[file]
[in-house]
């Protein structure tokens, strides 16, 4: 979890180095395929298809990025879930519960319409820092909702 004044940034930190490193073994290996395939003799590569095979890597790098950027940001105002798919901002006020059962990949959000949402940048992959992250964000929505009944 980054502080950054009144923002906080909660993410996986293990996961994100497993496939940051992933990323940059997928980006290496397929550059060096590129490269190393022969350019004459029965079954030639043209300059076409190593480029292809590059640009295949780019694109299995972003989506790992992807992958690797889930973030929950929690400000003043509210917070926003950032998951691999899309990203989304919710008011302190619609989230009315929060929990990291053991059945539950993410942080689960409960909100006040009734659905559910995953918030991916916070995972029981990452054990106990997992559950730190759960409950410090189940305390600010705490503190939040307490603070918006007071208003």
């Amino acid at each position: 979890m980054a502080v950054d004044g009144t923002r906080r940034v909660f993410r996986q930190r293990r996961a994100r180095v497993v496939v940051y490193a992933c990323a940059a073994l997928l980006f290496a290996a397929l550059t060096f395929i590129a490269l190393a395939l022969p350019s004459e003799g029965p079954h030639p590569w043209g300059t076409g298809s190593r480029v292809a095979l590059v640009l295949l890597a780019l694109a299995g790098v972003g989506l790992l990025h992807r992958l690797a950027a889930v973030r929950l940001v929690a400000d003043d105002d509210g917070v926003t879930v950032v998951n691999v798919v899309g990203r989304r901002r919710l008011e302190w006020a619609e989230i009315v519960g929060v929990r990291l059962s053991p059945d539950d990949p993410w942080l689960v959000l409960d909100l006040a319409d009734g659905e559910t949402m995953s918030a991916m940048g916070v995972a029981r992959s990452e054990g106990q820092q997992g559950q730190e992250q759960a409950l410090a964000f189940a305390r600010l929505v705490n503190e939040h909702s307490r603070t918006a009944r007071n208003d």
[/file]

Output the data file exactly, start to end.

[in-house]
């Protein structure tokens, strides 16, 4: 979890180095395929298809990025879930519960319409820092909702 004044940034930190490193073994290996395939003799590569095979890597790098950027940001105002798919901002006020059962990949959000949402940048992959992250964000929505009944 980054502080950054009144923002906080909660993410996986293990996961994100497993496939940051992933990323940059997928980006290496397929550059060096590129490269190393022969350019004459029965079954030639043209300059076409190593480029292809590059640009295949780019694109299995972003989506790992992807992958690797889930973030929950929690400000003043509210917070926003950032998951691999899309990203989304919710008011302190619609989230009315929060929990990291053991059945539950993410942080689960409960909100006040009734659905559910995953918030991916916070995972029981990452054990106990997992559950730190759960409950410090189940305390600010705490503190939040307490603070918006007071208003």
């Amino acid at each position: 979890m980054a502080v950054d004044g009144t923002r906080r940034v909660f993410r996986q930190r293990r996961a994100r180095v497993v496939v940051y490193a992933c990323a940059a073994l997928l980006f290496a290996a397929l550059t060096f395929i590129a490269l190393a395939l022969p350019s004459e003799g029965p079954h030639p590569w043209g300059t076409g298809s190593r480029v292809a095979l590059v640009l295949l890597a780019l694109a299995g790098v972003g989506l790992l990025h992807r992958l690797a950027a889930v973030r929950l940001v929690a400000d003043d105002d509210g917070v926003t879930v950032v998951n691999v798919v899309g990203r989304r901002r919710l008011e302190w006020a619609e989230i009315v519960g929060v929990r990291l059962s053991p059945d539950d990949p993410w942080l689960v959000l409960d909100l006040a319409d009734g659905e559910t949402m995953s918030a991916m940048g916070v995972a029981r992959s990452e054990g106990q820092q997992g559950q730190e992250q759960a409950l410090a964000f189940a305390r600010l929505v705490n503190e939040h909702s307490r603070t918006a009944r007071n208003d």